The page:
Ogunquit forum advocating organic alternatives

A recent forum in Ogunquit, Maine, educated homeowners about healthy, organic approaches to lawn care.

In 2014, the Town of Ogunquit became just the second community in the U.S. to enact a pesticide ordinance that covers both public and private property. In all but seven states, towns are actually pre-empted from adopting a pesticide ordinance by state statute. While New Hampshire is one of the states where communities aren’t allowed to pass a pesticide ordinance, towns here are permitted to adopt fertilizer use regulations, which New Castle and Franklin have done.

The incorrect application or overuse of lawn and garden care products compromises the health of our waters, and the Great Bay watershed is no exception. Through stormwater, tons of nitrogen are harming the fragile ecosystem of Great Bay. The side effects of herbicides, fungicides, and pesticides – even at low levels – have consequences that are not yet fully understood. Reducing their use – out of abundant caution – is a very smart move.

Scott Eldredge has already pulled some commonly sold pesticides and herbicides from his shelves at two store locations. He just refuses to sell them. It’s encouraging to see decisions based on the health of land and water and not a business’s bottom line.

In Exeter, Another Vote for Clean Water

Mar 20, 2015 by  | Bio |  Leave a Comment

By a wide margin, the citizens of Exeter, New Hampshire, recently rejected a move to reduce the size of wetland buffers in their community. As I discussed in a recent blog, buffers are an important tool for protecting both the health of our wetlands and water quality. Considering the significant challenges facing our Great Bay estuary, reducing these types of protections would have been taking us in the wrong direction.

Fortunately, a group of residents, Exeter Citizens for Responsible Growth, successfully campaigned over the last few weeks to convince voters that an ordinance change promoted by the planning board, selectmen, and the economic development office – all to accommodate new development on the Epping Road Corridor – lacked transparency and adequate public review. Kudos to the citizen’s group, and to the Exeter Conservation Committee, which advised against the proposed ordinance change.

Exeter citizens influencing the vote on March 10.

Exeter citizens stand up for clean water on March 10.

As Great Bay–Piscataqua Waterkeeper, I find it heartening to see local residents once again standing up for clean water. It was a pleasure working with local citizens and the Conservation Commission, and I’m grateful to members of our Clean Water Advocates for Great Bay group who worked with me to support the Exeter group’s effort to educate the public and to urge voters to safeguard existing wetland protections.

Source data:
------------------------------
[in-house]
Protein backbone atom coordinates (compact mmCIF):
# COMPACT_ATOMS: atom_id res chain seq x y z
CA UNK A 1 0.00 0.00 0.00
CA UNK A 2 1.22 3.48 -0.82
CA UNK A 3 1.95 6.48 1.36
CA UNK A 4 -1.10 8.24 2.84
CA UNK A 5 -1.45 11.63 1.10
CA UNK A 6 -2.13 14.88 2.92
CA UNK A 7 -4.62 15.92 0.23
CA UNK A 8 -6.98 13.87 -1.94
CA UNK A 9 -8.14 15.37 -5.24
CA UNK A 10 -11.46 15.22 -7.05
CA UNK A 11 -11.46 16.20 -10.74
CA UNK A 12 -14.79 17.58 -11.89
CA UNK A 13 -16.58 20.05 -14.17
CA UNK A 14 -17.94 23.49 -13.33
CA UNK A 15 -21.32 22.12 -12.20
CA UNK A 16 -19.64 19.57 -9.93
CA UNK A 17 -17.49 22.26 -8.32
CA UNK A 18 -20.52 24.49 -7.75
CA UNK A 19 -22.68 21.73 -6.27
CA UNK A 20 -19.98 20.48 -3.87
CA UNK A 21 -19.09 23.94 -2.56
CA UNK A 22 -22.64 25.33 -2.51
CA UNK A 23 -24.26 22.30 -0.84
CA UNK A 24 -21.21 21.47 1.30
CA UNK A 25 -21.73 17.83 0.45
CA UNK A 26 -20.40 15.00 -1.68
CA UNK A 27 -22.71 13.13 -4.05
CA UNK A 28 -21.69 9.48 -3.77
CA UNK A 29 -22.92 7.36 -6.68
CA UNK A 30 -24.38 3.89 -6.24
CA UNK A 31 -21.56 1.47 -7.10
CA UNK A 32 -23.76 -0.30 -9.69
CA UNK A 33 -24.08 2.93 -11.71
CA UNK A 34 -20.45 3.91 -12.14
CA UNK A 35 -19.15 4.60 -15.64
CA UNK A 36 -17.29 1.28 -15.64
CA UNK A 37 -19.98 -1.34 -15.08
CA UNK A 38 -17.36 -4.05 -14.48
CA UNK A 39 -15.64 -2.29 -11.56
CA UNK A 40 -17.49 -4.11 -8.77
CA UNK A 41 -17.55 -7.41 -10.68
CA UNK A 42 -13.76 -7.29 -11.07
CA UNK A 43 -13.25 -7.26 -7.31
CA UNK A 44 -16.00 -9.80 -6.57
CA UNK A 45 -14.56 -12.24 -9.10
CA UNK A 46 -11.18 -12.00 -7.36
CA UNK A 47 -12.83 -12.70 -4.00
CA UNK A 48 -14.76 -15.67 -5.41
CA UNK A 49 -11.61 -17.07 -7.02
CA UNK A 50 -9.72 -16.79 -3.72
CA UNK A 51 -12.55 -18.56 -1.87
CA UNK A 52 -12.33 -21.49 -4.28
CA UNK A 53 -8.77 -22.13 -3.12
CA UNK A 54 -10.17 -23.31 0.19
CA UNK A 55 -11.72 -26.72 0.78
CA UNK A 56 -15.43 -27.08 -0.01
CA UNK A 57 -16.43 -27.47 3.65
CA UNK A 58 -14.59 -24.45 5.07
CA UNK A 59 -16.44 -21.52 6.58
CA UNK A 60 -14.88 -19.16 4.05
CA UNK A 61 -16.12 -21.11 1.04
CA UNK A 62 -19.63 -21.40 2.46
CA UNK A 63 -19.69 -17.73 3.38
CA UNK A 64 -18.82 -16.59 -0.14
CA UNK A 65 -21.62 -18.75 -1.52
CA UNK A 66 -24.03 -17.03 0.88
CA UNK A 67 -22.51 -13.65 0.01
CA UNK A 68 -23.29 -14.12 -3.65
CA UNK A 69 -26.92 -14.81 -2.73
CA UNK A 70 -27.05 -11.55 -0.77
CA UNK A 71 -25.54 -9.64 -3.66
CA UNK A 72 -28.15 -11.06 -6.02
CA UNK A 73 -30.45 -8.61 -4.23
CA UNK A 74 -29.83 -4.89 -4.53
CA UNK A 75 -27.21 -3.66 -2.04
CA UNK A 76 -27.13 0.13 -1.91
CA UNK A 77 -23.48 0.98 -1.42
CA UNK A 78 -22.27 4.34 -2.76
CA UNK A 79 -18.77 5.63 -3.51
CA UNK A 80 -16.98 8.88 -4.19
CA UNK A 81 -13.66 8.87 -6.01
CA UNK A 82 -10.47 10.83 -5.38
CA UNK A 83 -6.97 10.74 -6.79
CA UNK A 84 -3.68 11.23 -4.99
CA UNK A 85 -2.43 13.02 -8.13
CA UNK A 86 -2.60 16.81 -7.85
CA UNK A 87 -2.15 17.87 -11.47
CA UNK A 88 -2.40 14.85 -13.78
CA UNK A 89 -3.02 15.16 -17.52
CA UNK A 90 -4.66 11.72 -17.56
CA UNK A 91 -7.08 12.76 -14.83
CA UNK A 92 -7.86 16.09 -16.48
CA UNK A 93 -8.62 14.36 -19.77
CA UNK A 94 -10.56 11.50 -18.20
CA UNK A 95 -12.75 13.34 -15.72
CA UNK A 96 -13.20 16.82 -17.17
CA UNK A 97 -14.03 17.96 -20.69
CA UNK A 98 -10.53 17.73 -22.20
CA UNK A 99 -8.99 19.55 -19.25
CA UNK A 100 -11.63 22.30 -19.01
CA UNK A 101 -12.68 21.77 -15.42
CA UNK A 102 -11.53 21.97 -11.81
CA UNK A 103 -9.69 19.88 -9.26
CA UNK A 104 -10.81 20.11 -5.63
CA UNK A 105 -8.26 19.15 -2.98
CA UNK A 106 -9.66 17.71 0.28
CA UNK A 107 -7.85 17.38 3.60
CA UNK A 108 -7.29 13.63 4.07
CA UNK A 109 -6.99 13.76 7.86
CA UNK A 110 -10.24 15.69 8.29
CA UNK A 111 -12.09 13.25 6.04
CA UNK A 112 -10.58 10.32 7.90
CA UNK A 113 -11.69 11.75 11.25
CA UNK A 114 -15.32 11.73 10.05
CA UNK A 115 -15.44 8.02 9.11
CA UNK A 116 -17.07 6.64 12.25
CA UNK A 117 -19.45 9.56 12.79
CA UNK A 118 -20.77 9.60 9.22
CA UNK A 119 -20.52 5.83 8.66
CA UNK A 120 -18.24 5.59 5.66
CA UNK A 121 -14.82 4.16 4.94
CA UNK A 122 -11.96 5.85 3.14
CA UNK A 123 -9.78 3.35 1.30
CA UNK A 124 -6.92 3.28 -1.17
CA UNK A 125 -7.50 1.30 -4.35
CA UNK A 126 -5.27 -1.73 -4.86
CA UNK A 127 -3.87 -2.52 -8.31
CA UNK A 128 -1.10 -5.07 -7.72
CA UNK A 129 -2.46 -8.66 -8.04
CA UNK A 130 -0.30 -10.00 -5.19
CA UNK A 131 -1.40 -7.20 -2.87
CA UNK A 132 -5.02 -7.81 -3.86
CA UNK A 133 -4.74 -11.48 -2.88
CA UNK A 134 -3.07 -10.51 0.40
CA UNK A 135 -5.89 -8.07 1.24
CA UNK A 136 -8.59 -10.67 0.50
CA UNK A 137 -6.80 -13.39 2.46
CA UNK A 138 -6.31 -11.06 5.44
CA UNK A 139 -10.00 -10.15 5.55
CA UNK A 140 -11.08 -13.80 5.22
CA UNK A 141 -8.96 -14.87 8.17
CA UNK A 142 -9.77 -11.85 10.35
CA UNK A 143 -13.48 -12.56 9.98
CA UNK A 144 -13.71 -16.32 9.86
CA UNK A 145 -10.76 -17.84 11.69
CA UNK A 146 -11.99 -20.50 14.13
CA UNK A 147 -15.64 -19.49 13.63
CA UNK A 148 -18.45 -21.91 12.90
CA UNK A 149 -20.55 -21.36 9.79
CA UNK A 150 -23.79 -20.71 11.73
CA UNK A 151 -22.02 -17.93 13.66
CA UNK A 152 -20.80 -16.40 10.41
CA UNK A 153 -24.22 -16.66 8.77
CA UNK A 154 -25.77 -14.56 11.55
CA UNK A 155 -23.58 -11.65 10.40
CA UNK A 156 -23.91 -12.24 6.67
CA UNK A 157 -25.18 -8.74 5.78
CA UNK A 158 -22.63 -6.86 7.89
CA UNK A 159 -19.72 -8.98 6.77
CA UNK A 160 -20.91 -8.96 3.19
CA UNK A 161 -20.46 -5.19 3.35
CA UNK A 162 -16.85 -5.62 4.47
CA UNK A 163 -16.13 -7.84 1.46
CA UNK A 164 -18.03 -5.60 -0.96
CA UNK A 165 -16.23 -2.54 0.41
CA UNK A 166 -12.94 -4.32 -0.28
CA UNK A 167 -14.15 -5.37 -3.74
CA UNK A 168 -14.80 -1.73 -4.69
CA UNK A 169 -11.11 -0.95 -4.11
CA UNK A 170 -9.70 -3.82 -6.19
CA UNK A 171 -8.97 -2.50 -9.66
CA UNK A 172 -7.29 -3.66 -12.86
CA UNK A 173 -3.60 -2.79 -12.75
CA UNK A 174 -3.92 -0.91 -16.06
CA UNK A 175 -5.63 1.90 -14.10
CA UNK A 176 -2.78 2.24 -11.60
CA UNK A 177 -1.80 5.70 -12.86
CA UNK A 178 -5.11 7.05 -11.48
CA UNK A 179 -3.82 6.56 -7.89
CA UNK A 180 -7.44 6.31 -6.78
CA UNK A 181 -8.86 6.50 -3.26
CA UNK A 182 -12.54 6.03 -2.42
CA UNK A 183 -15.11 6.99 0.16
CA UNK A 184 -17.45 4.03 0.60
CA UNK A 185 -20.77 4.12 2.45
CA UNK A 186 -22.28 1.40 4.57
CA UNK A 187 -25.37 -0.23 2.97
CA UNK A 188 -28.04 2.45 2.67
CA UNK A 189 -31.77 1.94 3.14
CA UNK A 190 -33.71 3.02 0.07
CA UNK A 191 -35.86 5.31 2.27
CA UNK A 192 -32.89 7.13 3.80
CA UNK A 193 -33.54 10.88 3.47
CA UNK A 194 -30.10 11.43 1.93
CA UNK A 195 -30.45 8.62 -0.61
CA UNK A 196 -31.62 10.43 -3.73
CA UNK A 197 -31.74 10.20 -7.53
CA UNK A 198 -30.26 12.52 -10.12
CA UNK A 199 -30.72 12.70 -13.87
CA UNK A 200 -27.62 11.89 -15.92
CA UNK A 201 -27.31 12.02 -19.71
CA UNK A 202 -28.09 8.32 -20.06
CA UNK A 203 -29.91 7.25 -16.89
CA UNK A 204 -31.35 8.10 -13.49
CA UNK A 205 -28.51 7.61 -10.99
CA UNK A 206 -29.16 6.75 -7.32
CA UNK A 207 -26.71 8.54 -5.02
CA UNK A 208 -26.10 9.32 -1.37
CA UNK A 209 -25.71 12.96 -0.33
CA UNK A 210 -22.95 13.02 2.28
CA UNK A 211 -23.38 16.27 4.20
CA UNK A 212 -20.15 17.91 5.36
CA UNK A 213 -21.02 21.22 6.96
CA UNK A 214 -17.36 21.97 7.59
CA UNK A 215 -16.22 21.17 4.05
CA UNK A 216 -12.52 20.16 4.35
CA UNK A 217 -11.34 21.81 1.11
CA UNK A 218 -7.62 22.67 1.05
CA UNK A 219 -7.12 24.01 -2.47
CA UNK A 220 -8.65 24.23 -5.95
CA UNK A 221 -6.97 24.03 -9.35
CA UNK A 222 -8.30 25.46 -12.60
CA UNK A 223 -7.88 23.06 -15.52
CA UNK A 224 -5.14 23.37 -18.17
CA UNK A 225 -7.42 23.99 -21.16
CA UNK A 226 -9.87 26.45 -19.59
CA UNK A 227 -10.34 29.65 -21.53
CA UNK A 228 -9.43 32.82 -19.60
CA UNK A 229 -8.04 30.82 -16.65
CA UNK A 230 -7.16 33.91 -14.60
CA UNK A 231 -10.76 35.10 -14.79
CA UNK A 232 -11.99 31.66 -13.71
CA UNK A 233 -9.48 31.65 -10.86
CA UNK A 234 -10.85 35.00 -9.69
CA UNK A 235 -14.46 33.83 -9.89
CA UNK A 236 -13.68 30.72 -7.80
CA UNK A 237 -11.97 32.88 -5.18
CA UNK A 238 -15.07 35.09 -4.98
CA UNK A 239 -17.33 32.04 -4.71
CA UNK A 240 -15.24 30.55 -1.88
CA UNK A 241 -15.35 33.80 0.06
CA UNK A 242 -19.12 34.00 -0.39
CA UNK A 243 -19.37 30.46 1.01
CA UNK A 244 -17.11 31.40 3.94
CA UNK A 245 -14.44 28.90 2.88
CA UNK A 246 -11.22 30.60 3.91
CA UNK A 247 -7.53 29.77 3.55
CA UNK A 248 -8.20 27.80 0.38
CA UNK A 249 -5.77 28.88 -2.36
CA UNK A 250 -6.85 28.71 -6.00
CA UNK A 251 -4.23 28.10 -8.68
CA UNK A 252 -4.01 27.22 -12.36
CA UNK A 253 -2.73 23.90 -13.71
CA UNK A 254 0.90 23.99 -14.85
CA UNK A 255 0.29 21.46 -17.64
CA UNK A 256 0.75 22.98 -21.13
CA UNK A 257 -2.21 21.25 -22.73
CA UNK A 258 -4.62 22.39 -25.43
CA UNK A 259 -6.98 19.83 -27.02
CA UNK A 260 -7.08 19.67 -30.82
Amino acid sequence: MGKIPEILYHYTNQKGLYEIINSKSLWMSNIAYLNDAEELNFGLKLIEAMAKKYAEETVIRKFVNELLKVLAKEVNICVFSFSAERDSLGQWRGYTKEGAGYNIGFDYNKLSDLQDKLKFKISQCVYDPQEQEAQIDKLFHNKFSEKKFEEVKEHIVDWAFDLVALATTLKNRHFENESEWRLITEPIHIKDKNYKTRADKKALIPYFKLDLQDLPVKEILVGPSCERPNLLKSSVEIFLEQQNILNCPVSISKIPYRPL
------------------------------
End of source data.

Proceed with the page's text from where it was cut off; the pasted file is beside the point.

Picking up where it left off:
Buffers are essential to protecting the many valuable functions of our wetlands, such as flood control, wildlife habitat, and filtering out pollutants from runoff. Given Exeter’s pending need to comply with the EPA’s town-wide, nitrogen-control plan – part of the town’s final permit for its sewage treatment plant – a move to minimize buffers now is the opposite of what is needed to control and decrease nutrient pollution.

While the effort to reduce wetland buffer protections in Exeter is almost certain to continue, last week’s outcome is another example of what a small group of concerned citizens can accomplish, and another sign that people on the Seacoast care about clean water. Congratulations to them!

Rainbow Smelt Declining in Great Bay

Mar 16, 2015 by  | Bio |  Leave a Comment

Are we losing yet another piece of our Great Bay ecosystem? After two winter seasons of declines in rainbow smelt, most recreational fishermen would likely say “yes.” The smelt run seems to be going the way of the Great Bay oyster – downward.

Every winter, ice fishermen haul their shacks onto the rivers feeding Great Bay to await the return of rainbow smelt, catching this local delicacy through the ice on hooks baited with sea worms. Their only concern is whether or not there will be enough ice. This year there has been plenty of ice, but for the second year in a row, there are few smelt.

Fishermen wonder where the rainbow smelt have gone. Early reports for this season have been so dismal that most fishermen have not even bothered to pull their shacks on to the ice. Only a few very optimistic anglers set up on the Squamscott River in Stratham. The local bait shop isn’t even carrying sea worms this year – not wanting to get stuck with the inventory. No one, not even the New Hampshire Fish and Game Department, has a definitive answer as to why the number of smelt returning is so low.

Smelt shacks on the Squamscott River

Smelt shacks on the Squamscott River